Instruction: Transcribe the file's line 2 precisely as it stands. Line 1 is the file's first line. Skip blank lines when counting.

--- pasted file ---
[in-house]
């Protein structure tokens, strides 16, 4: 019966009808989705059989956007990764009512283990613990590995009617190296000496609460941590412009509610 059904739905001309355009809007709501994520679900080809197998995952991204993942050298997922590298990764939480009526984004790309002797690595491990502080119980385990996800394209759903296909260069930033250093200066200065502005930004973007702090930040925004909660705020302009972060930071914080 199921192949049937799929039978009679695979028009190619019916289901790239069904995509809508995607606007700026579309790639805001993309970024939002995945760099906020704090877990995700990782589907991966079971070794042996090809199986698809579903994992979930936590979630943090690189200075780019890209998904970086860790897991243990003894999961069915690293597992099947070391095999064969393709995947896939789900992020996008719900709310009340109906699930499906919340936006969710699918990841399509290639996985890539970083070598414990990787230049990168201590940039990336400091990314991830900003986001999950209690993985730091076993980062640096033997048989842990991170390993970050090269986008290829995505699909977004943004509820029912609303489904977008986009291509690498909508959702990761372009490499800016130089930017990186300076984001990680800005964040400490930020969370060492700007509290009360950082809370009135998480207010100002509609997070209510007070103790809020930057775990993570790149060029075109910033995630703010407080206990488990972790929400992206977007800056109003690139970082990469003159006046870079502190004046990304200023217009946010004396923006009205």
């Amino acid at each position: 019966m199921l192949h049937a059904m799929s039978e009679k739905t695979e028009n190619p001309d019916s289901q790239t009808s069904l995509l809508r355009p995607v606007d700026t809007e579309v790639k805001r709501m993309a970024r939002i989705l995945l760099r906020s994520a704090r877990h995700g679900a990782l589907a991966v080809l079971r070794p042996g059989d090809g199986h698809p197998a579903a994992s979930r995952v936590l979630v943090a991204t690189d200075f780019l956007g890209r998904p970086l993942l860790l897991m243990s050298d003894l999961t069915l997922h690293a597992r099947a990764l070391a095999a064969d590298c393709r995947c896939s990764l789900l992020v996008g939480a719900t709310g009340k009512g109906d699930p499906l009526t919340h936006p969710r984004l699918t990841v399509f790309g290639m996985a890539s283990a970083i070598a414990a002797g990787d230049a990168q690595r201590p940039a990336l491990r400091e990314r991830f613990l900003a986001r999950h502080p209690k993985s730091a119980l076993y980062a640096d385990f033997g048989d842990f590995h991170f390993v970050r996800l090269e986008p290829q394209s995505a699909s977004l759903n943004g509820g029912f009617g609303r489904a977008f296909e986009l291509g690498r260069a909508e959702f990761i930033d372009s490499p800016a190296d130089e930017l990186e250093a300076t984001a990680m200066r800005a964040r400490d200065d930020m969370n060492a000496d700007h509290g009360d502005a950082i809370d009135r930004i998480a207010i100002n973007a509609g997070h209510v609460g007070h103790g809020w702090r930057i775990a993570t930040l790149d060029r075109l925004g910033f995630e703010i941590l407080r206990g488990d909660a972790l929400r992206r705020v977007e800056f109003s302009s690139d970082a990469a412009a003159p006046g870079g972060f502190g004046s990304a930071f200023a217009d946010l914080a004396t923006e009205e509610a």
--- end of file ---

């Protein structure tokens, strides 16, 4: 019966009808989705059989956007990764009512283990613990590995009617190296000496609460941590412009509610 059904739905001309355009809007709501994520679900080809197998995952991204993942050298997922590298990764939480009526984004790309002797690595491990502080119980385990996800394209759903296909260069930033250093200066200065502005930004973007702090930040925004909660705020302009972060930071914080 199921192949049937799929039978009679695979028009190619019916289901790239069904995509809508995607606007700026579309790639805001993309970024939002995945760099906020704090877990995700990782589907991966079971070794042996090809199986698809579903994992979930936590979630943090690189200075780019890209998904970086860790897991243990003894999961069915690293597992099947070391095999064969393709995947896939789900992020996008719900709310009340109906699930499906919340936006969710699918990841399509290639996985890539970083070598414990990787230049990168201590940039990336400091990314991830900003986001999950209690993985730091076993980062640096033997048989842990991170390993970050090269986008290829995505699909977004943004509820029912609303489904977008986009291509690498909508959702990761372009490499800016130089930017990186300076984001990680800005964040400490930020969370060492700007509290009360950082809370009135998480207010100002509609997070209510007070103790809020930057775990993570790149060029075109910033995630703010407080206990488990972790929400992206977007800056109003690139970082990469003159006046870079502190004046990304200023217009946010004396923006009205």